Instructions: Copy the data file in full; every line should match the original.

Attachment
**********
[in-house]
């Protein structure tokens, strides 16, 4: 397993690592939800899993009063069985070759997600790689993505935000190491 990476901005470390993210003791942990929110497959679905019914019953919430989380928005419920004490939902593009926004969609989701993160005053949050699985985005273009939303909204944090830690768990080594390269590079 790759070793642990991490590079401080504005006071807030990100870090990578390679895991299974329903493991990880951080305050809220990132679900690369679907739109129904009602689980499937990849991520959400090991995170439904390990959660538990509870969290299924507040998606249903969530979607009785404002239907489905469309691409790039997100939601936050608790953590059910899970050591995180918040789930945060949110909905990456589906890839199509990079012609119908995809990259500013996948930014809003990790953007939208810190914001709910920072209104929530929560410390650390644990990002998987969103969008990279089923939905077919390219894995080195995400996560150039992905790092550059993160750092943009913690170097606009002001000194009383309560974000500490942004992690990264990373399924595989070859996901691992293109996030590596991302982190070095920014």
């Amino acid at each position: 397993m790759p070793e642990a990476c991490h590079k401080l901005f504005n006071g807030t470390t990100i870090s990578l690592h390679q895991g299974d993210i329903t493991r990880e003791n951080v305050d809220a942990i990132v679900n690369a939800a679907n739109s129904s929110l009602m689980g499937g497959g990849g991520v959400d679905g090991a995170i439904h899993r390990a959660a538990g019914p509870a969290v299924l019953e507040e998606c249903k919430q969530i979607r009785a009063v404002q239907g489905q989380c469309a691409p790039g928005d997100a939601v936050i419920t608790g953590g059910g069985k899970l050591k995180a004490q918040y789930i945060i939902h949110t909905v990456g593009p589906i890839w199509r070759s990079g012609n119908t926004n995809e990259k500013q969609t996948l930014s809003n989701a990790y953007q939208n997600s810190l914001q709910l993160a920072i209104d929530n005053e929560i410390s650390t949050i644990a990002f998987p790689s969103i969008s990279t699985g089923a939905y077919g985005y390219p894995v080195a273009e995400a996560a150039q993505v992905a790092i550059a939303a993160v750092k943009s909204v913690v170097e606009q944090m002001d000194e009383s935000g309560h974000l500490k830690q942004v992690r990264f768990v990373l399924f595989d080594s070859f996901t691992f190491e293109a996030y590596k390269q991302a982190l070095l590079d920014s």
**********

[in-house]
């Protein structure tokens, strides 16, 4: 397993690592939800899993009063069985070759997600790689993505935000190491 990476901005470390993210003791942990929110497959679905019914019953919430989380928005419920004490939902593009926004969609989701993160005053949050699985985005273009939303909204944090830690768990080594390269590079 790759070793642990991490590079401080504005006071807030990100870090990578390679895991299974329903493991990880951080305050809220990132679900690369679907739109129904009602689980499937990849991520959400090991995170439904390990959660538990509870969290299924507040998606249903969530979607009785404002239907489905469309691409790039997100939601936050608790953590059910899970050591995180918040789930945060949110909905990456589906890839199509990079012609119908995809990259500013996948930014809003990790953007939208810190914001709910920072209104929530929560410390650390644990990002998987969103969008990279089923939905077919390219894995080195995400996560150039992905790092550059993160750092943009913690170097606009002001000194009383309560974000500490942004992690990264990373399924595989070859996901691992293109996030590596991302982190070095920014």
């Amino acid at each position: 397993m790759p070793e642990a990476c991490h590079k401080l901005f504005n006071g807030t470390t990100i870090s990578l690592h390679q895991g299974d993210i329903t493991r990880e003791n951080v305050d809220a942990i990132v679900n690369a939800a679907n739109s129904s929110l009602m689980g499937g497959g990849g991520v959400d679905g090991a995170i439904h899993r390990a959660a538990g019914p509870a969290v299924l019953e507040e998606c249903k919430q969530i979607r009785a009063v404002q239907g489905q989380c469309a691409p790039g928005d997100a939601v936050i419920t608790g953590g059910g069985k899970l050591k995180a004490q918040y789930i945060i939902h949110t909905v990456g593009p589906i890839w199509r070759s990079g012609n119908t926004n995809e990259k500013q969609t996948l930014s809003n989701a990790y953007q939208n997600s810190l914001q709910l993160a920072i209104d929530n005053e929560i410390s650390t949050i644990a990002f998987p790689s969103i969008s990279t699985g089923a939905y077919g985005y390219p894995v080195a273009e995400a996560a150039q993505v992905a790092i550059a939303a993160v750092k943009s909204v913690v170097e606009q944090m002001d000194e009383s935000g309560h974000l500490k830690q942004v992690r990264f768990v990373l399924f595989d080594s070859f996901t691992f190491e293109a996030y590596k390269q991302a982190l070095l590079d920014s």